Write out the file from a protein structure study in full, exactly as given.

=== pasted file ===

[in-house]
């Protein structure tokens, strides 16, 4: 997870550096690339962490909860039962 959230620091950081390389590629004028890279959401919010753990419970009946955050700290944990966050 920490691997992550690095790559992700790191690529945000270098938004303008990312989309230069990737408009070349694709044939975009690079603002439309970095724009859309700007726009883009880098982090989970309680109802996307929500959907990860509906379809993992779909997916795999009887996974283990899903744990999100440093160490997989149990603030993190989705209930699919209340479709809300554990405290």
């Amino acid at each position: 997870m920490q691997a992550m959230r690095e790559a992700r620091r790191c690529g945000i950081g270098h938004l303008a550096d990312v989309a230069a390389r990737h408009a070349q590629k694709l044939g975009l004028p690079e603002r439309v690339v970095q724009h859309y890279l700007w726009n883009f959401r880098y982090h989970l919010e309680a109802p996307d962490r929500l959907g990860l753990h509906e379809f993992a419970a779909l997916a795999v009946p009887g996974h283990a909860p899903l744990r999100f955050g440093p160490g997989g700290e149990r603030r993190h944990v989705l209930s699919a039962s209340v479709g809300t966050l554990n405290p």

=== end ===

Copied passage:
[in-house]
């Protein structure tokens, strides 16, 4: 997870550096690339962490909860039962 959230620091950081390389590629004028890279959401919010753990419970009946955050700290944990966050 920490691997992550690095790559992700790191690529945000270098938004303008990312989309230069990737408009070349694709044939975009690079603002439309970095724009859309700007726009883009880098982090989970309680109802996307929500959907990860509906379809993992779909997916795999009887996974283990899903744990999100440093160490997989149990603030993190989705209930699919209340479709809300554990405290």
């Amino acid at each position: 997870m920490q691997a992550m959230r690095e790559a992700r620091r790191c690529g945000i950081g270098h938004l303008a550096d990312v989309a230069a390389r990737h408009a070349q590629k694709l044939g975009l004028p690079e603002r439309v690339v970095q724009h859309y890279l700007w726009n883009f959401r880098y982090h989970l919010e309680a109802p996307d962490r929500l959907g990860l753990h509906e379809f993992a419970a779909l997916a795999v009946p009887g996974h283990a909860p899903l744990r999100f955050g440093p160490g997989g700290e149990r603030r993190h944990v989705l209930s699919a039962s209340v479709g809300t966050l554990n405290p």